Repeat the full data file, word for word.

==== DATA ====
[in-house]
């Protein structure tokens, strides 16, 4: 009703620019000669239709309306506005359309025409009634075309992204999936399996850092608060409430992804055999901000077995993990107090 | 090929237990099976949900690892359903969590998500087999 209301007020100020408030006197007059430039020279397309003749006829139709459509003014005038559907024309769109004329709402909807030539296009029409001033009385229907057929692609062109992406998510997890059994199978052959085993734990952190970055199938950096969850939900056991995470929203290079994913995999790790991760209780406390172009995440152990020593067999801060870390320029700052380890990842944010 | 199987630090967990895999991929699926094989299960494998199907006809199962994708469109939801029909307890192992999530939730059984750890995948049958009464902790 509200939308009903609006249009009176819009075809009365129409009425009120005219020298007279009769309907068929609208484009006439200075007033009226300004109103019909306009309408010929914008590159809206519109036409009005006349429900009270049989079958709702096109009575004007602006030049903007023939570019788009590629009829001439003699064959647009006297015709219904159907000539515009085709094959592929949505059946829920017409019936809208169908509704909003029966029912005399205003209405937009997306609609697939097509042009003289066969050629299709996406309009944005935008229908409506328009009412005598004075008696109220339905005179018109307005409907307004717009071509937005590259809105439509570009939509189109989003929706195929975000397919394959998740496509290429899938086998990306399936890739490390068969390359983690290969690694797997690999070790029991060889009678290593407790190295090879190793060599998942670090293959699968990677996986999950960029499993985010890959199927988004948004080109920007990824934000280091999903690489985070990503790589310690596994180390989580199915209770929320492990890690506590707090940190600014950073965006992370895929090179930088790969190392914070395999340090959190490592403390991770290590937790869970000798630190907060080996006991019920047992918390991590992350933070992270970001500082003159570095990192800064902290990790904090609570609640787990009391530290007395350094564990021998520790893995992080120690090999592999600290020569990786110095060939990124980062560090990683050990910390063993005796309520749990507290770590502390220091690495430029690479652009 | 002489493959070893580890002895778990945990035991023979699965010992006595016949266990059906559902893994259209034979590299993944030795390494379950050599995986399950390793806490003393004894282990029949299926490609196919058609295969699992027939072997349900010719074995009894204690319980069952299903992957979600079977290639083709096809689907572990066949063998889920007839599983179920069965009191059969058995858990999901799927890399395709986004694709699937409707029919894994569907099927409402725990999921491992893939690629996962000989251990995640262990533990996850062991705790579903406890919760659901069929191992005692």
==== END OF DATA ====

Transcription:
[in-house]
């Protein structure tokens, strides 16, 4: 009703620019000669239709309306506005359309025409009634075309992204999936399996850092608060409430992804055999901000077995993990107090 | 090929237990099976949900690892359903969590998500087999 209301007020100020408030006197007059430039020279397309003749006829139709459509003014005038559907024309769109004329709402909807030539296009029409001033009385229907057929692609062109992406998510997890059994199978052959085993734990952190970055199938950096969850939900056991995470929203290079994913995999790790991760209780406390172009995440152990020593067999801060870390320029700052380890990842944010 | 199987630090967990895999991929699926094989299960494998199907006809199962994708469109939801029909307890192992999530939730059984750890995948049958009464902790 509200939308009903609006249009009176819009075809009365129409009425009120005219020298007279009769309907068929609208484009006439200075007033009226300004109103019909306009309408010929914008590159809206519109036409009005006349429900009270049989079958709702096109009575004007602006030049903007023939570019788009590629009829001439003699064959647009006297015709219904159907000539515009085709094959592929949505059946829920017409019936809208169908509704909003029966029912005399205003209405937009997306609609697939097509042009003289066969050629299709996406309009944005935008229908409506328009009412005598004075008696109220339905005179018109307005409907307004717009071509937005590259809105439509570009939509189109989003929706195929975000397919394959998740496509290429899938086998990306399936890739490390068969390359983690290969690694797997690999070790029991060889009678290593407790190295090879190793060599998942670090293959699968990677996986999950960029499993985010890959199927988004948004080109920007990824934000280091999903690489985070990503790589310690596994180390989580199915209770929320492990890690506590707090940190600014950073965006992370895929090179930088790969190392914070395999340090959190490592403390991770290590937790869970000798630190907060080996006991019920047992918390991590992350933070992270970001500082003159570095990192800064902290990790904090609570609640787990009391530290007395350094564990021998520790893995992080120690090999592999600290020569990786110095060939990124980062560090990683050990910390063993005796309520749990507290770590502390220091690495430029690479652009 | 002489493959070893580890002895778990945990035991023979699965010992006595016949266990059906559902893994259209034979590299993944030795390494379950050599995986399950390793806490003393004894282990029949299926490609196919058609295969699992027939072997349900010719074995009894204690319980069952299903992957979600079977290639083709096809689907572990066949063998889920007839599983179920069965009191059969058995858990999901799927890399395709986004694709699937409707029919894994569907099927409402725990999921491992893939690629996962000989251990995640262990533990996850062991705790579903406890919760659901069929191992005692």